The music video for "Foolish Game" was directed by Herb Ritts and features Helena Christensen. It is one of the most enigmatic music videos you'll ever see - Helena seems into the whole thing at first, but then gradually seems to have second thoughts, while Chris obviously only has one thought on his mind the whole time.
No offense, Helena, you're gorgeous and we all love you, but the most iconic thing about the video is the shot of Isaak drifting above the clouds, serene and careless, realizing he's as close to heaven as a man can get on this world and it just can't last.
"Land of Confusion" was a terrific song by Phil Collins/Genesis or however he was attributing his stuff then, but it hardly was their best one; we'll go with "Another Day in Paradise" for that honor, though likely nobody else will. We'll also put aside the snarky politics involved, though the depiction of Gorbachev and Khaddafy as men who are "losing control by the hour" was pretty darn cool and prescient. However, it isn't the song by itself that matters in a music video, it is the blend of sound and images (for further proof, see "Praise You," above), and there "Land of Confusion" just flies right off the charts - like Superman. The song's video featured puppets from the 1980s UK sketch show Spitting Image, and that, my friends, is sheer brilliance. Where else are you going to see Mr. Spock, Paul McCartney and Henry Kissinger all in the same video?
Nobody has to talk up "Weird Al" Yankovic, he's a legend still churning out top material. He has so many classic videos to choose from that, in fact, it's almost pointless to choose. However, "Amish Paradise" is just so much fun and gets in so many shots in multiple directions that it has to be included here. Who else could figure out a way to parody the Amish? Yankovic also drops the bomb on "Gangsta's Paradise" by Coolio featuring L.V., which was one of those '90s songs from an "important" film that people could only talk about in hushed tones because it (sort of) touched on ... race and alienation. Ooooh nooooo! Along with everything else, Weird Al demonstrates with his wonderful lack of subtlety that there are just so many chords in music and that any pretentious songster better zip it up before someone points out that there's just a hair's breadth of difference between his masterwork and the theme to "Gilligan's Island."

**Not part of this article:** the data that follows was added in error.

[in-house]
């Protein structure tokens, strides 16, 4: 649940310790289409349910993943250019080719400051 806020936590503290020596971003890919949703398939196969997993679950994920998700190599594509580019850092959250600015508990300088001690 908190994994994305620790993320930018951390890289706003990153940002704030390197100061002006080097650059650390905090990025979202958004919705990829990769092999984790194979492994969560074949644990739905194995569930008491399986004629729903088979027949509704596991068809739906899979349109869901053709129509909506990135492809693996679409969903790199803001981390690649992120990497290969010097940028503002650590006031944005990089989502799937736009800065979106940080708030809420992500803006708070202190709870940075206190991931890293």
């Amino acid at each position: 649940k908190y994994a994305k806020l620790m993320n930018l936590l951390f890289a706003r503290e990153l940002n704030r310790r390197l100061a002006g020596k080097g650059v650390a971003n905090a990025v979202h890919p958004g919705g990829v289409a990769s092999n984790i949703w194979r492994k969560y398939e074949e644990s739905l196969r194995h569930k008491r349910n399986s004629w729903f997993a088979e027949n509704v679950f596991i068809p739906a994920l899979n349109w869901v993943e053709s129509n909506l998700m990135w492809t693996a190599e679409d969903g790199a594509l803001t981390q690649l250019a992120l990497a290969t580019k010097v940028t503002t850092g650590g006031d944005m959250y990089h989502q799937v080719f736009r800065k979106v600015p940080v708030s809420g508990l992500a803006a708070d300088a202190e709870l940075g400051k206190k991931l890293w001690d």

Look, Duran Duran is a known quality, and we're not talking about The Immortal Bard here. However, "Ordinary World" is one of the most fantastic songs of the last decade of the 20th Century - yes, it is that good. At least to humble old me it is, anyway. It is supremely difficult to pull off difficult emotions like resignation and regret, sadness with a hopeful tinge, in a music video designed for mass appeal - and I defy you to show me any others that get anywhere near this one at doing that (see below). It just doesn't happen that often. And the best part is that the Duran Duran boys enhance the whole feeling of the song, themselves portraying an edge of sadness in their own appearance that may reflect what they had come to understand after their '80s fame withered away (until "Ordinary World" came out of nowhere) - that everything is fleeting, not just fame or fortune or life or love.
Well, what do you know - I found one.
Speaking of John Lennon, one of his favorite bands was the B-52s. Everybody loves their 'Love Shack' - which is a primo Grade A tune - but my favorite is 'Roam.' Brilliant song, and brilliant video.
I'm not sure why I like 'Back on the Chain Gang' so much - but I do. It comes from that period when music videos had actual visual metaphors and tried to say something - but with subtlety. That's how you make a great music video. Well, and get a take-no-prisoners chick like Chrissie Hynde to sing in it, of course.
And you can't have a list of must-see music videos without Eleanor Rigby. That just won't do.
And, since we're going down that road, might as well throw in Paul McCartney & Wings with the original version of 'Band on the Run' - which was an obvious extension of the 'Eleanor Rigby' sequence from 'Yellow Submarine.' My candidate for the best music video of all time. Your mileage may vary. Unfortunately, it is blocked in most countries, so can't show it here. Apologies.
But here's another from Paul.
|Thanks, and please remember to tip your waitress.|